Nautilus Peace and Security Weekly

Recommended Citation

"Nautilus Peace and Security Weekly", NAPSNet Weekly Report, June 21, 2012,

21 June 2012

The Nautilus Peace and Security Weekly Report presents articles and full length reports each week in six categories: Austral securitynuclear deterrenceenergy security, climate change adaptation, the DPRK, and governance and civil society. Our team of contributors carefully select items that highlight the links between these themes and the three regions in which our offices are found—North America, Northeast Asia, and the Austral-Asia region. Each week, one of our authors also provides a short blog that explores these inter-relationships.


See this week’s blog from our DPRK contributor, Roger Cavazos.

DETERRENCE: Loose lips sink ships, Peter Hayes, NAPSNet Policy Forum (21 June 2012)

Republicans on the US House Armed Services amended the defense authorization bill on May 11 to require the Pentagon to consider US options to redeploy “non-strategic” nuclear weapons in the Asia-Pacific region, apparently with Korea in mind. On  June 4, Chung Mong-joon announced that South Korea should develop its own nuclear weapons to match North Korea’s nuclear threat.

DPRK: U.S., S.Korea, Japan set for joint drill, Yomiuri Shimbun  (15 June 2012)

North Korea continues driving the allies in Northeast Asia closer. The joint statement after the 2+2 meeting of Secretaries of State and Defense and Korean counterparts last week emphasized alliance strength. This week is the 62nd anniversary of the Korean War.  Korea, U.S. and Japan navies will jointly drill south of Korea. A carrier strike group, ~7,500 sailors and ~ 9 hulls, will call in Busan – and are therefore not far away.

Check out this week’s DPRK blog: Thank You DPRK: Driving the U.S. and China Together.

CLIMATE CHANGE ADAPTATION: Cities and flooding: A guide to integrated urban flood risk management for the 21st century, Abhas K Jha, Robin Bloch and Jessica Lamond, International Bank for Reconstruction and Development/ The World Bank (2012) [PDF, 13.7 MB]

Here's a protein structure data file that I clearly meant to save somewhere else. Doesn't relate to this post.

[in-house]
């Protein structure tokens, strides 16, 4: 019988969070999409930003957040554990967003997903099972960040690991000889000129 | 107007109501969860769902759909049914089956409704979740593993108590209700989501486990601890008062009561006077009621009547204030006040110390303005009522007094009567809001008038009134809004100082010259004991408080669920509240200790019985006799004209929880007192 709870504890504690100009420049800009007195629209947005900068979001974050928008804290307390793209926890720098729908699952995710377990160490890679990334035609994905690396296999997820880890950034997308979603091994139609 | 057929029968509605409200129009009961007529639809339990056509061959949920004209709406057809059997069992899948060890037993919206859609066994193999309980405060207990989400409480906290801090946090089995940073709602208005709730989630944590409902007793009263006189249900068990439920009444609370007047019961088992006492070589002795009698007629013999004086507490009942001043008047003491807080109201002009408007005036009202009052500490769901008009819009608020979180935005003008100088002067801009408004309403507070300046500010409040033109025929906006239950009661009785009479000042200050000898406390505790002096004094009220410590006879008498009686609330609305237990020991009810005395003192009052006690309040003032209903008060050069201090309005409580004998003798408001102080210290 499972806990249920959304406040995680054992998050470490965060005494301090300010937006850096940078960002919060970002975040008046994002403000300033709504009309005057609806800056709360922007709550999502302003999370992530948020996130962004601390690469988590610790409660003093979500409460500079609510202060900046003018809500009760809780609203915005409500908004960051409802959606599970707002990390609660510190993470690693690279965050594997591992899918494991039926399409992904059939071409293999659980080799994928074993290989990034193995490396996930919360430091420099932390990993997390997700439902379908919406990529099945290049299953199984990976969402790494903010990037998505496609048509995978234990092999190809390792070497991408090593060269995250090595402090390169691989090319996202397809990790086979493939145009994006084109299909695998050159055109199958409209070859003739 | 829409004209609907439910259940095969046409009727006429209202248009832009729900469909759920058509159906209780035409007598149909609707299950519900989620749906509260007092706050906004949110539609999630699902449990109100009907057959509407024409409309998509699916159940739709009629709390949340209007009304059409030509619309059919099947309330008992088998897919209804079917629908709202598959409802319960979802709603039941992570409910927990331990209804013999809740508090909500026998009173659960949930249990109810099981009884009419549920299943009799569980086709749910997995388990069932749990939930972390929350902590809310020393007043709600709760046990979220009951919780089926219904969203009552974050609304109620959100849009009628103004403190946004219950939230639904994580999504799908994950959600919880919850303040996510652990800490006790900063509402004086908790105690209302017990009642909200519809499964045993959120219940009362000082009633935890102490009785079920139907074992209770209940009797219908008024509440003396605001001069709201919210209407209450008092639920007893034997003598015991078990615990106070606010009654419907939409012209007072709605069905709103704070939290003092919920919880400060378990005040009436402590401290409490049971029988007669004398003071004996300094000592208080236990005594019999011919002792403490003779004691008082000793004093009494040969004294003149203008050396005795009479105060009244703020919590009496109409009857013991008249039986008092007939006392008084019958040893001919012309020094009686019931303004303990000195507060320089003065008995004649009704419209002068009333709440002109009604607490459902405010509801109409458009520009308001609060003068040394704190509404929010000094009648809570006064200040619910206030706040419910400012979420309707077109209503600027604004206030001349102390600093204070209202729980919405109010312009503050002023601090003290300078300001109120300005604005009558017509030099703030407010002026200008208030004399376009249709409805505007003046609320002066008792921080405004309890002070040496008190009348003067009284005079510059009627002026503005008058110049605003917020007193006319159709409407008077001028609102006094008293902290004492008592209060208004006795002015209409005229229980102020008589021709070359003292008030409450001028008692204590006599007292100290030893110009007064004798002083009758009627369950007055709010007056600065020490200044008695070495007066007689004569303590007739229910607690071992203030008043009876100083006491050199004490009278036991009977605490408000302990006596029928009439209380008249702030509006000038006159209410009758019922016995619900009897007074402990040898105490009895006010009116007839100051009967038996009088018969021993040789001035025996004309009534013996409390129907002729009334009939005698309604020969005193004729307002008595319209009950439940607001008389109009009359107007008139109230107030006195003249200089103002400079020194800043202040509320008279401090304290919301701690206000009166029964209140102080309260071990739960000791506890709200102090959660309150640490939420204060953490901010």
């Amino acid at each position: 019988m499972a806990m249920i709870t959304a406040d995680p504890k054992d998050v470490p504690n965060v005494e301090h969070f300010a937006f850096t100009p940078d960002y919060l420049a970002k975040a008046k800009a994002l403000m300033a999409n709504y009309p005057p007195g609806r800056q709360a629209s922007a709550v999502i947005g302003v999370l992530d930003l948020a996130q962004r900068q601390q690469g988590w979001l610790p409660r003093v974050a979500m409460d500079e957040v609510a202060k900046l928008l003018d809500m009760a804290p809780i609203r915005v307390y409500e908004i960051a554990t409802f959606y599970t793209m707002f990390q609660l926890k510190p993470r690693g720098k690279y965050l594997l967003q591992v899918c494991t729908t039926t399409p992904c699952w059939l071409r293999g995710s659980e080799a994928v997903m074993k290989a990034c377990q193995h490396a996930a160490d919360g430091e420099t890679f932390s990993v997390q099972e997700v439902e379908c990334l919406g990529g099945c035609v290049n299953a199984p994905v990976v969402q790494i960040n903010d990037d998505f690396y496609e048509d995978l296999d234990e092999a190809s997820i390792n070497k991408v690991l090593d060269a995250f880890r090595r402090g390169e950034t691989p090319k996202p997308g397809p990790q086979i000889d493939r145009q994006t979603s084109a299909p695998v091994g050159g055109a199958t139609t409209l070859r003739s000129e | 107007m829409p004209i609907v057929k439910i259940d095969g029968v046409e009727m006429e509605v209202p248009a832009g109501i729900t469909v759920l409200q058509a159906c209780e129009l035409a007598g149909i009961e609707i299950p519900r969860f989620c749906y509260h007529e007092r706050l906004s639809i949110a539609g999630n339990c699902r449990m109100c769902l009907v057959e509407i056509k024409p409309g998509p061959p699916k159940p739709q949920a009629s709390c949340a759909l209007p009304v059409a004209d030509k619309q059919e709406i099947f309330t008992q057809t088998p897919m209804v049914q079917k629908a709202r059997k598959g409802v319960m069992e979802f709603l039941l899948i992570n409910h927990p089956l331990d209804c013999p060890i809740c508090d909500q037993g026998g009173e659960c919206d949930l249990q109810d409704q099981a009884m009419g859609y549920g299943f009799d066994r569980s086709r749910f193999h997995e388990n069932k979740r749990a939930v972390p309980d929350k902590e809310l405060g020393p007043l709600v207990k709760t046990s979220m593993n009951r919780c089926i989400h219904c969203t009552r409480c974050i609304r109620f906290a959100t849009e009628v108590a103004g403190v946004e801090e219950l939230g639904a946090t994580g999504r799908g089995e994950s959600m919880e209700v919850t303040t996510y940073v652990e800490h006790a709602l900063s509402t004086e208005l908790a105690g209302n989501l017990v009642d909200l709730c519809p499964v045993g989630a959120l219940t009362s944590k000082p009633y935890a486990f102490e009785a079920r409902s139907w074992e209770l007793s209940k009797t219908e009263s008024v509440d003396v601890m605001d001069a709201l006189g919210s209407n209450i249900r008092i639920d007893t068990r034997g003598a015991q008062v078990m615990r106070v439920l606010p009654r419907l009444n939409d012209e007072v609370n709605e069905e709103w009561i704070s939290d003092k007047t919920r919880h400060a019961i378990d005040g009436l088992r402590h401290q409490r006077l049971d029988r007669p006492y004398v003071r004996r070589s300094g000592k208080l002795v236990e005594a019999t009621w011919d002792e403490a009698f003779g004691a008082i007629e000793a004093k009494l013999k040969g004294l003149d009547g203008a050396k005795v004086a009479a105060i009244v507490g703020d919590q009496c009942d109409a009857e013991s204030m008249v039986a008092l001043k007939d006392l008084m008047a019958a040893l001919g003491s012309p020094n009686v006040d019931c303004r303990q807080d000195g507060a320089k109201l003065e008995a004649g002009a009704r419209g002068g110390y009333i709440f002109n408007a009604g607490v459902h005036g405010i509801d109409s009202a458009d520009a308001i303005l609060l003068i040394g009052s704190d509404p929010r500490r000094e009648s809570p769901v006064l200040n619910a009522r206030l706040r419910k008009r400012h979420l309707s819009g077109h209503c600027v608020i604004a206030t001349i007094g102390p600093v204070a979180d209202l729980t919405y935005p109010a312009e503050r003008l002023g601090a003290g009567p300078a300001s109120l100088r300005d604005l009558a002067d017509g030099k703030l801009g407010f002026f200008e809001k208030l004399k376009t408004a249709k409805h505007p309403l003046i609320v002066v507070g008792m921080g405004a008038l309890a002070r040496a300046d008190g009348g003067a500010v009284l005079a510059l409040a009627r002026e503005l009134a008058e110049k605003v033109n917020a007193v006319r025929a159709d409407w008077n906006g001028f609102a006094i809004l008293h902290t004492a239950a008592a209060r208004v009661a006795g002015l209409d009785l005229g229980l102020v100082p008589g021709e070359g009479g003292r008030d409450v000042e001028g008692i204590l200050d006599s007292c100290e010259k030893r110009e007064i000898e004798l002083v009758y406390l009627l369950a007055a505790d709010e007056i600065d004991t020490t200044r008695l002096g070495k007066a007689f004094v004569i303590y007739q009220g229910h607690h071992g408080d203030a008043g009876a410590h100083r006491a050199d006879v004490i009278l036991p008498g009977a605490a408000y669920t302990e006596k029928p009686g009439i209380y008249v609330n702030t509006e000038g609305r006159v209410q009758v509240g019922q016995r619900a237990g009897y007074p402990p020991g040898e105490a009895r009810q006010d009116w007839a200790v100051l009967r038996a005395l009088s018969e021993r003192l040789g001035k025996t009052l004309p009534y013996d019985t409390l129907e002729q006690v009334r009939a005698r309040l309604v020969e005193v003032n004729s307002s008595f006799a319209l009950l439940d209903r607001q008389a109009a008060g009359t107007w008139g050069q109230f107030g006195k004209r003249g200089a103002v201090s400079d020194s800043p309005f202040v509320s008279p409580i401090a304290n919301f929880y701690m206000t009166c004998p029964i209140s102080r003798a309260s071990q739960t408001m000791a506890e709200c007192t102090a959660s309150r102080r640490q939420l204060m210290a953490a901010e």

Urban flooding is a serious and growing development challenge. Against the backdrop of demographic growth, urbanization trends and climate changes, the causes of floods are shifting and their impacts are accelerating. This large and evolving challenge means that far more needs to be done by policy makers to better understand and more effectively manage existing and future risks.

ENERGY SECURITY: How well will the IAEA be able to safeguard more nuclear materials in more states?, Paper prepared for conference on “Reassessing the Assumptions Driving Our Current Nuclear Nonproliferation Policies,” Patrick Roberts, Non-proliferation Policy Education Center (2012 May 20-21)

The IAEA, the UN body tasked with multi-lateral agreements on nuclear security, is considerably underfunded, even as its responsibilities grow. Ironically, the UN is calling for a “new energy future” at the Rio+20 celebrations – with a price tag of nearly a trillion US$ for “Sustainable Energy for All,” plus another trillion US$ or so for investments in energy efficiency and renewable energy. On display – impressive capacities to fool and be fooled.

GOVERNANCE AND CIVIL SOCIETY: Cities lead effort to curb climate change as nations lag, Christopher Martin, Bloomberg News (20 June 2012)

Mayors from 58 of the world’s largest cities pledged to continue to invest in renewable power, reduce methane emission levels and continue intercity cooperation at the C40 group meeting held in advance of this week’s Rio+20 conference. Cities aim to cut emissions by 1 billion tons by 2030. Seoul Mayor Park Won-soon is promoting a policy to increase energy savings to 2 million TOE by 2014, enough to eliminate the need for one nuclear reactor.

CLIMATE CHANGE AND SECURITY: Indonesia’s forests of corruption, Michael Bachelard, Sydney Morning Herald (10 June 2012)

“The forestry sector,” said Chandra Hamzah, the deputy chairman of Indonesia’s Corruption Eradication Commission, in 2010, “is a source of unlimited corruption.” On climate change, Indonesia is being pulled in two directions. Politically it appears serious about the task of reducing its emissions, 60 to 80 per cent of which are due to deforestation. But economically, the drivers of deforestation have not changed. There is big foreign cash to be earned as a coal and timber producer and the world’s largest exporter of palm oil.

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